Health A to Z
Itchy skin is usually just an annoying but temporary problem, and rarely indicates a serious underlying cause.
But you should see your GP if your itch:
Find your local GP.
The medical name for itching is pruritus.
Your GP will ask you about your symptoms – for example, if anything makes your itch worse, or if your itch comes and goes. They'll also examine your skin to look for visible symptoms.
In some cases, they may take a skin scraping or a swab so it can be tested to help identify the cause of your itching.
A blood test may also be carried out to look for underlying problems, such as thyroid or kidney disease.
Depending on the cause of your itch, you may be referred to a hospital specialist for a further assessment and specific treatment.
Itching can be caused by a number of different conditions, including:
Read about the possible causes of itching.
If you experience troublesome itching, the following advice may help:
Read more about treatments to relieve itching.
An itch is often caused by a condition affecting the skin, but it can occasionally be a sign of a more serious underlying problem.
In some cases, it may not be possible to identify a specific cause.
Skin conditions that can cause itching include:
Itching is sometimes caused by an allergen, irritant or another environmental factor, including:
Itching can be caused by the following pests:
Itching may be a symptom of an infection, such as:
Itching can sometimes be a sign of an underlying condition, such as:
In women, itching can sometimes be caused by hormonal changes during pregnancy and after the menopause.
Itching often affects pregnant women and usually disappears after the birth. A number of skin conditions can develop during pregnancy and cause itchy skin.
Seek advice from your midwife or GP if you have itching or any unusual skin rashes during your pregnancy.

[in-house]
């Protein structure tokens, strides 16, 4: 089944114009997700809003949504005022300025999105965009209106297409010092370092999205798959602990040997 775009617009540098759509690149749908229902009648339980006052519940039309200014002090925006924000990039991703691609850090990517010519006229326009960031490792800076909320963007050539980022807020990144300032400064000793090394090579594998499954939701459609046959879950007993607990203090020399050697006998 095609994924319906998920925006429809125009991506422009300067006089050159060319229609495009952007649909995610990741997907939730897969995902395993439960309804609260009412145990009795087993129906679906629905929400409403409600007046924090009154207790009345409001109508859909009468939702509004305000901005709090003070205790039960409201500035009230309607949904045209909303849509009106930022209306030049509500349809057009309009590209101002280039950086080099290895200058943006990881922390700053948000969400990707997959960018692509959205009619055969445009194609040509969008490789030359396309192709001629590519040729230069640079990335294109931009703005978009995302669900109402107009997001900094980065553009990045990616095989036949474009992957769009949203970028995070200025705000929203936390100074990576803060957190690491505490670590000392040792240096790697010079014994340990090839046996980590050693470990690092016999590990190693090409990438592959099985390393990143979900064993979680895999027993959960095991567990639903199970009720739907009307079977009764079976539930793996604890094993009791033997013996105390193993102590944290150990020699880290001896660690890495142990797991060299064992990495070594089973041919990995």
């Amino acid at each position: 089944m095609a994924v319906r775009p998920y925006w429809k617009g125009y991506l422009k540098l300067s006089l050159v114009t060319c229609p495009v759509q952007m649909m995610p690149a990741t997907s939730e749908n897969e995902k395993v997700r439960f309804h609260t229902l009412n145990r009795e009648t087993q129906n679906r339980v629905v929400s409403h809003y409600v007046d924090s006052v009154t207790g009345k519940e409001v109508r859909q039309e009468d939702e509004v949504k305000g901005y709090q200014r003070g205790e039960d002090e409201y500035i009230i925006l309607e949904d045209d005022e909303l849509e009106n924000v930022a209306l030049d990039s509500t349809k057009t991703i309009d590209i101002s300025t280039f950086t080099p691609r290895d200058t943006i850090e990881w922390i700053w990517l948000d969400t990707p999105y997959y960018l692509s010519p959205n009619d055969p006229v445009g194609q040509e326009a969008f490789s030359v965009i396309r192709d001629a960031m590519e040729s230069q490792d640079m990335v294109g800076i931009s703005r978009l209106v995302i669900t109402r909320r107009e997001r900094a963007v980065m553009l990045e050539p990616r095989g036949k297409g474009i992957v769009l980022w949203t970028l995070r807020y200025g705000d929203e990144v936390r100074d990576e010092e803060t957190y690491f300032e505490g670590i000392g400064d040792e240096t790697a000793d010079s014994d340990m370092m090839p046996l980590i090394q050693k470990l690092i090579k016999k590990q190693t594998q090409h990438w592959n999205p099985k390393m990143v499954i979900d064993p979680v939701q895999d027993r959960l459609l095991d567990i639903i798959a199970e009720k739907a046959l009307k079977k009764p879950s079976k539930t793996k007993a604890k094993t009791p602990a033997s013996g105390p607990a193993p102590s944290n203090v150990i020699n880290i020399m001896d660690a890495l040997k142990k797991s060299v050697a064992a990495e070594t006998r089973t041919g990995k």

Read more about itching and obstetric cholestasis in pregnancy.
Itching is also a common symptom after the menopause, which is where a woman's periods stop as a result of natural hormonal changes as she gets older.
Changes in the levels of hormones, such as oestrogen, that occur during the menopause are thought to be responsible for the itching.
The best treatment for itching depends on the cause. You may be able to relieve itching and reduce the risk of skin damage caused by scratching with some simple self-help measures.
If necessary, your GP or pharmacist can offer treatments that may help relieve an itch.
Some lotions, creams and medications available over the counter from pharmacies or on a prescription from your GP can help reduce itchiness.
Common treatments recommended include:
Some antihistamine tablets can make you feel drowsy. This may be helpful if taken at night to help you sleep, but it's important not to drive, use power tools or operate heavy machinery after taking them.
If you have itching in hairy areas like your scalp, lotions are available specifically for these areas so you don't have to use sticky creams.
There are also some more powerful medications, such as antidepressants, which may be recommended if the above treatments don't help and your itch is particularly long-lasting.